5. Class II Skeletal – Patients present with a constricted maxillary arch, retrognathic mandible and deep overbite. The treatment of choice is to advance the mandible with a functional appliance such as a Twin Block and do the case non-surgically.

6. Habits – Thumb sucking and tongue thrusting habits can cause anterior open bites that are extremely difficult to correct after all the permanent teeth erupt. These problems must be corrected any time after age 5 when cooperation levels are high.

Brock Rondeau, DDS

London, ON

You have questioned the 2 or multi-phased orthodontic treatment approach for mainly Class II malocclusion, in efficacy, cost and result. You have quoted several articles to support your opinion, which is that there is no benefit for a phase 1 early mixed dentition treatment for Class II malocclusions.

I do have a different opinion regarding this topic. I look at these cases obviously different than you do. I will quote a segment of your article (first paragraph) ” I look around at kids’ teeth “. As a dentist I also have the habit to look around, but I am not looking around at kids’ teeth, I look around at kids’ FACES. I am sure that without early treatment you will not have the same result, which is a healthy broad smile with ample airway and healthy TM Joints.

I am very pleased to read the article, “Butterfly Expander for use in the mixed Dentition” and “The modified Bluegrass Appliance”. Both articles support my opinion about early treatment in Class II cases. I might not agree with the rate of expansion, but I agree completely with the treatment approach. Both articles apply for class II cases, mostly with narrow maxilla and often maintained by thumb sucking. And I agree completely with the highlighted quote “and we prefer to correct the direction of growth as early as possible” (page 26).

As a member of the editorial board, I assume you are supporting these articles.

Edmund Liem, DDS

Chilliwack, BC

It has been my experience in orthodontics that 2-phase treatment for Class II malocclusion has the following benefits:

Improved skeletal relationship. Most of these kids have retruded mandibles that can optimally be corrected while the child is most actively growing. This further improves the profile, which makes the mothers even happier.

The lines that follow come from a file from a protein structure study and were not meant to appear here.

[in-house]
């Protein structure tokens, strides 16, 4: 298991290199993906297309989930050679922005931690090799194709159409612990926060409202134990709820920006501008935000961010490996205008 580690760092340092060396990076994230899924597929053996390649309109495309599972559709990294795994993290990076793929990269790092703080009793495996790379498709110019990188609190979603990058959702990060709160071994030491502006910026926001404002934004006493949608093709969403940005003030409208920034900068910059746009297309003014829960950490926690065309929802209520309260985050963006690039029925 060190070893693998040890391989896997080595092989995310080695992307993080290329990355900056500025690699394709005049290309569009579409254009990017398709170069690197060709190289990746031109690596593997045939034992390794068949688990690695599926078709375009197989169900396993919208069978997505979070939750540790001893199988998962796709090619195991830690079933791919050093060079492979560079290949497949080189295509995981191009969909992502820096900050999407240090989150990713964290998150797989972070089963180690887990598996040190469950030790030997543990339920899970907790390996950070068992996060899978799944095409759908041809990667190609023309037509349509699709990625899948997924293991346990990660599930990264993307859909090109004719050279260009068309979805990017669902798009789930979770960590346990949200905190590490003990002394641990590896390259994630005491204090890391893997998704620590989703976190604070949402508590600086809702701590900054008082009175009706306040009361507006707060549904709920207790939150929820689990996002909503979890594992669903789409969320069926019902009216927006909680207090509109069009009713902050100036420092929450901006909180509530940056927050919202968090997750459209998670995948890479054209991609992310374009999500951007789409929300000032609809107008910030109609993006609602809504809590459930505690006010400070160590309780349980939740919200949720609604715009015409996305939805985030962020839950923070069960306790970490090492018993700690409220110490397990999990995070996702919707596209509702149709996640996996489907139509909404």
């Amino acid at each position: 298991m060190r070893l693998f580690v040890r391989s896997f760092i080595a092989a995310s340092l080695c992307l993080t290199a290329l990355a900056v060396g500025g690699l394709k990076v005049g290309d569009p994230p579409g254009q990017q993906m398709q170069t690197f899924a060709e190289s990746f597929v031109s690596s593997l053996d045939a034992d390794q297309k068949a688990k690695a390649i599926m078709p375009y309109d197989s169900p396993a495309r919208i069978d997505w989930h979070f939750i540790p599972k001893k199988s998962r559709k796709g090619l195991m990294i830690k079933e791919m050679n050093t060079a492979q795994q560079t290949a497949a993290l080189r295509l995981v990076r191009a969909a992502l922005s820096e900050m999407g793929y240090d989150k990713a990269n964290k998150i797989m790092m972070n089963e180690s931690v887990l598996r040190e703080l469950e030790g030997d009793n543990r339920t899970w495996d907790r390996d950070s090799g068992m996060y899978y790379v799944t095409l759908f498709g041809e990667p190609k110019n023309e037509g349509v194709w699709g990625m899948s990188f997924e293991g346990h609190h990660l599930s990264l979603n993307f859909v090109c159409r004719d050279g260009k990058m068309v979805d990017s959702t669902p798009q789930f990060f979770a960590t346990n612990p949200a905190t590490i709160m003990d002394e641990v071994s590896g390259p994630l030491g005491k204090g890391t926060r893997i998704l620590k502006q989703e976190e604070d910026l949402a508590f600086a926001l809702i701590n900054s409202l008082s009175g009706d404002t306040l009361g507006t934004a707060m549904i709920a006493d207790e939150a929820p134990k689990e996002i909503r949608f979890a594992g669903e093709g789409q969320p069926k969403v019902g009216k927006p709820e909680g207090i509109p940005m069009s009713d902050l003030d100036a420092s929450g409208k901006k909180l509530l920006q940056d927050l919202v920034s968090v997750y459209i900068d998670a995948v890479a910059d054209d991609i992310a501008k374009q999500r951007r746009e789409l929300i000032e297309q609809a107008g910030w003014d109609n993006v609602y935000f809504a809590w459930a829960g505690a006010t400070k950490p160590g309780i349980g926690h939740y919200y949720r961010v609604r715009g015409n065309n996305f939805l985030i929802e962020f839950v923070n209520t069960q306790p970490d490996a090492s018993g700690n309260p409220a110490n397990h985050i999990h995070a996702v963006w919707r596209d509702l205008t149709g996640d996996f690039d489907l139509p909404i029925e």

Healthier TMJs. Correcting Class II skeletal relationships in early mixed dentition with functional appliances gives the child the greatest chance for healthier jaw joints , again while they are growing. Preventing head, neck and face pain, or at least treating it early on can only be considered a favourable approach.

Open airways. Many of these kids suffer from airway obstructions due to enlarged tonsils and adenoids or posterior positioning of the tongue. Treatment of Class II skeletal patterns with functional appliances tends to open the airway space. Increased oxygen to the brain appears to have a positive influence on a child’s total health as well as improving social and academic function.

Self-Esteem. Many of these kids do have “maxillary incisors out so far they come around the corner about five seconds before you see the rest of the child’s face.” They frequently are subject to ridicule and senseless name-calling that can set them up for many negative social issues. No parent on earth will object to treatment that can prevent emotional abuse of their child.

Any parent, given the opportunity to optimize a child’s health, will choose to go for an early, preventative approach, even if it means a second phase of treatment and additional expense. Whether it means arch development for mixed dentition, braces for baby teeth or functional appliances, the benefits of early treatment far outweigh the potential additional cost of treatment and additional treatment time. Why wait for health?

Dawne E. Slabach, DDS

Columbus, OH